Immanuel Quickley has had a flawed rookie season, as most novices experience, but there is no reason the Knicks guard can’t improve.

This has been a season of defied expectations for the New York Knicks, and not in the self-delusional or self-destructive manner fans have been forced to grow accustomed to over recent years. Julius Randle is a candidate for an All-NBA team and the Most Improved Player award, R.J. Barrett has proven himself an elite young player (regardless of what you might read on ESPN), the veteran additions of Alec Burks, Derrick Rose, and Nerlens Noel have come up huge time and time again when called upon, and, entering the final quarter of the season, the Knicks are firmly in the playoff mix for the first time since the halcyon days of Carmelo Anthony’s prime. Currently slotted at eighth in the East, only one game separates the Knicks from the fifth-seed Heat, and only 1.5 games separate them from the ninth-seed Pacers.

A tough stretch of games against top teams in the Eastern Conference slowed some of the Knicks’ first-half momentum, and the final 17 games won’t be much easier: 11 come against playoff teams, including two games against the red-hot Suns, one game apiece against each Los Angeles team, and one against the retooled and revitalized Nuggets, and even the non-playoff teams they are set to face off against are still formidable. The Spurs, Bulls, and Pelicans are all teams fighting for a play-in spot, and all three have a puncher’s chance against most teams in the NBA. The Rockets stand as the lone bottom-feeder team the Knicks will see between now and next season, which means they’ll need to be on their A+ game from here on out.

Which brings us to another member of the “defied expectations” club, one who will prove a major x-factor entering this pivotal stretch of games.

When Immanuel Quickley was drafted at 25, it was seen as a major reach by most people who pride themselves on their draft acumen, including yours truly. But through the first 50 games of his career, he’s proven any such concerns to be completely unfounded. Quickley is fourth per game in rookie scoring while playing nearly 10 fewer minutes than the three guys ahead of him, fourth in made three-pointers, second in made free throws, first in free throw percentage (minimum 10 attempts), and eighth in assist-to-turnover rate (minimum 30 games played). By virtually any measure, Quickley’s rookie year has been a massive success, and if the Knicks were the Knicks of yesteryear—a.k.a. a rebuilding team—that would be enough.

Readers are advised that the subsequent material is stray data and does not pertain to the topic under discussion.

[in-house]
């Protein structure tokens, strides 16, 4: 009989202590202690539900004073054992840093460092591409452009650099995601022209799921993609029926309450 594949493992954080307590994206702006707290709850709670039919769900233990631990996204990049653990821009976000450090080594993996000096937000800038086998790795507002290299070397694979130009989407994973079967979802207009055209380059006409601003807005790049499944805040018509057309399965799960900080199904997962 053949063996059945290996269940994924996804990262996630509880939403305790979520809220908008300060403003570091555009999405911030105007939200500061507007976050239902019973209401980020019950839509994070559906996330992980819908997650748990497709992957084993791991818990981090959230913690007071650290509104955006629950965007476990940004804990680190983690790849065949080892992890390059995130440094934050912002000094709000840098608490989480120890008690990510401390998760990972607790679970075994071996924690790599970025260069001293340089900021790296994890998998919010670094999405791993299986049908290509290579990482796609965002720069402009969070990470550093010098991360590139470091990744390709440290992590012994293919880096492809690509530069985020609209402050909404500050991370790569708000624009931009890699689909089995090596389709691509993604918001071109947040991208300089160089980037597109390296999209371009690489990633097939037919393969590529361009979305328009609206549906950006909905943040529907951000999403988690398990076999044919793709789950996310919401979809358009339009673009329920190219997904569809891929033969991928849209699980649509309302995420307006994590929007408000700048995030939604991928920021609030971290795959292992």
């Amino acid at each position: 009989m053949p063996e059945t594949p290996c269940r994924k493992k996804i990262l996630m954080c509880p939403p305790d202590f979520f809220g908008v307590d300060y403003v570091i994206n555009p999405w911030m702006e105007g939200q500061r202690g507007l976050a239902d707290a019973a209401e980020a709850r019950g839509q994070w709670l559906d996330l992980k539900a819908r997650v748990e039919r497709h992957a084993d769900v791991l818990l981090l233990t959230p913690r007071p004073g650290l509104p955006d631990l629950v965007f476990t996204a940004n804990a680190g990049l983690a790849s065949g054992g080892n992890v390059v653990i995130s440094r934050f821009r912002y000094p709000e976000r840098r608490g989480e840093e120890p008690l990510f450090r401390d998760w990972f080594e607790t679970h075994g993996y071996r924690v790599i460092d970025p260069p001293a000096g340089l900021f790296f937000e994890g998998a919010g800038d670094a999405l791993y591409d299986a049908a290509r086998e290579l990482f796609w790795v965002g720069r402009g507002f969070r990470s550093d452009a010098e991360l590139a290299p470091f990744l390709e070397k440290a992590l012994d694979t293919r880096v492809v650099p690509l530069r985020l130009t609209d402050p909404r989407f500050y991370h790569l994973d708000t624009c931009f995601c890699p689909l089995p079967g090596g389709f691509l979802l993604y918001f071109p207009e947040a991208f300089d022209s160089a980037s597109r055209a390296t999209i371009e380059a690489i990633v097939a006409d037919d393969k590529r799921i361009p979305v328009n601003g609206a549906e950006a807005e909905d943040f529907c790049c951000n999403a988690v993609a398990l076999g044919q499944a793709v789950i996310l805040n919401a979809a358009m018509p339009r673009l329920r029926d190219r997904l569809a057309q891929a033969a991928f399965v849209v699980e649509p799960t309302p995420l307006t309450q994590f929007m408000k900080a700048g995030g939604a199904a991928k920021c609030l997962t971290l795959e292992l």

But this is a brave new world of Knicks fandom, and while an overachieving rookie is a win for any team, the stakes are about to get a whole lot higher, as is the bar for success. After all, not many rookies are counted on to be a consistent source of offensive output in the playoffs, even off the bench.

Some are, for sure, as Tyler Herro and others have shown us recently, but it remains more the exception than the rule. This is why it’s going to be important for Quickley to focus on a couple of key areas heading down the home stretch in an attempt to build some consistency, keep Tom Thibodeau’s trust, and potentially swing some games if and when Randle and Barrett aren’t able to do it all themselves.

Drive With Purpose, AKA Chill On the Trae Young Tomfoolery

Quickley, as a rule, doesn’t love getting into the paint. He prefers to do his damage from three-point range, and if run off the line, to go to his patent floater or try to draw a foul. While this works for him more often than you’d expect, there are still a few problems with it as a general strategy.

The first problem: it makes his game entirely too predictable. Teams have already started playing the floater and working to avoid his admittedly All-Pro level foul-baiting, and this game-planning against him will only intensify should the Knicks reach the playoffs.

The first half against Toronto showcased some of the habits he falls back on at his least effective: the drives with no plan, the prioritizing of drawing fouls overworking for good shots, the frustrations that come when you rely on the refs to bail you out:

Now, Quickley has a very good floater and, as mentioned before, is very adept at drawing contact. But those are low-odds plays even for guys who are good at them. To that point: Quickley is currently in the first percentile in terms of volume of shots at the rim, while he’s in the 91st percentile in the short midrange (4-14 feet), despite shooting 62% at the rim and 38% in the short midrange. He has 24 attempts at the rim in almost 1,000 minutes, versus 143 attempts in the short mid (all per Cleaning The Glass).

That disparity would be somewhat frustrating under any circumstances but is made more so given how lethal a free throw shooter Quickley is. If IQ could start driving hard to the basket from time to time, it would open up dump-offs, allow him to get to the line, and would even give him more room to get his floater off when he chooses to go to it.